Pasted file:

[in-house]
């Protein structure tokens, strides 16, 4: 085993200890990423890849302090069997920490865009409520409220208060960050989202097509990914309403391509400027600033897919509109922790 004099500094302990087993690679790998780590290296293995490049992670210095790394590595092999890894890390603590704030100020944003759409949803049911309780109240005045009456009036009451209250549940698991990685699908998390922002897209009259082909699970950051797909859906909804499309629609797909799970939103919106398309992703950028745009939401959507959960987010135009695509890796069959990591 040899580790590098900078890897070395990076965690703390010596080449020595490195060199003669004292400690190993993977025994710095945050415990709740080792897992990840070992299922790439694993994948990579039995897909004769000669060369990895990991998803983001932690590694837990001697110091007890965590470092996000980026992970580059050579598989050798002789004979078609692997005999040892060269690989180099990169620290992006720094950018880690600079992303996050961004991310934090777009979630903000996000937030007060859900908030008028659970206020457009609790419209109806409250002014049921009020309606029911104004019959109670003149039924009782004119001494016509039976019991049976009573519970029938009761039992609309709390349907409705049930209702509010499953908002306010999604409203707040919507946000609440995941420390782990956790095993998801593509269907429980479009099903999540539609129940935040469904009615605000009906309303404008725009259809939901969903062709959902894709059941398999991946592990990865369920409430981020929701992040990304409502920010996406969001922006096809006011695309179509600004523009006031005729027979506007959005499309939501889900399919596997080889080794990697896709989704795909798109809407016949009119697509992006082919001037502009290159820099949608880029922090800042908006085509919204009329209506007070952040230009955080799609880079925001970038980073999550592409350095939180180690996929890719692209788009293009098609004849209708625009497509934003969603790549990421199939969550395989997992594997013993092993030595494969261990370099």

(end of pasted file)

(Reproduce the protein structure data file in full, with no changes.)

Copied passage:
[in-house]
């Protein structure tokens, strides 16, 4: 085993200890990423890849302090069997920490865009409520409220208060960050989202097509990914309403391509400027600033897919509109922790 004099500094302990087993690679790998780590290296293995490049992670210095790394590595092999890894890390603590704030100020944003759409949803049911309780109240005045009456009036009451209250549940698991990685699908998390922002897209009259082909699970950051797909859906909804499309629609797909799970939103919106398309992703950028745009939401959507959960987010135009695509890796069959990591 040899580790590098900078890897070395990076965690703390010596080449020595490195060199003669004292400690190993993977025994710095945050415990709740080792897992990840070992299922790439694993994948990579039995897909004769000669060369990895990991998803983001932690590694837990001697110091007890965590470092996000980026992970580059050579598989050798002789004979078609692997005999040892060269690989180099990169620290992006720094950018880690600079992303996050961004991310934090777009979630903000996000937030007060859900908030008028659970206020457009609790419209109806409250002014049921009020309606029911104004019959109670003149039924009782004119001494016509039976019991049976009573519970029938009761039992609309709390349907409705049930209702509010499953908002306010999604409203707040919507946000609440995941420390782990956790095993998801593509269907429980479009099903999540539609129940935040469904009615605000009906309303404008725009259809939901969903062709959902894709059941398999991946592990990865369920409430981020929701992040990304409502920010996406969001922006096809006011695309179509600004523009006031005729027979506007959005499309939501889900399919596997080889080794990697896709989704795909798109809407016949009119697509992006082919001037502009290159820099949608880029922090800042908006085509919204009329209506007070952040230009955080799609880079925001970038980073999550592409350095939180180690996929890719692209788009293009098609004849209708625009497509934003969603790549990421199939969550395989997992594997013993092993030595494969261990370099």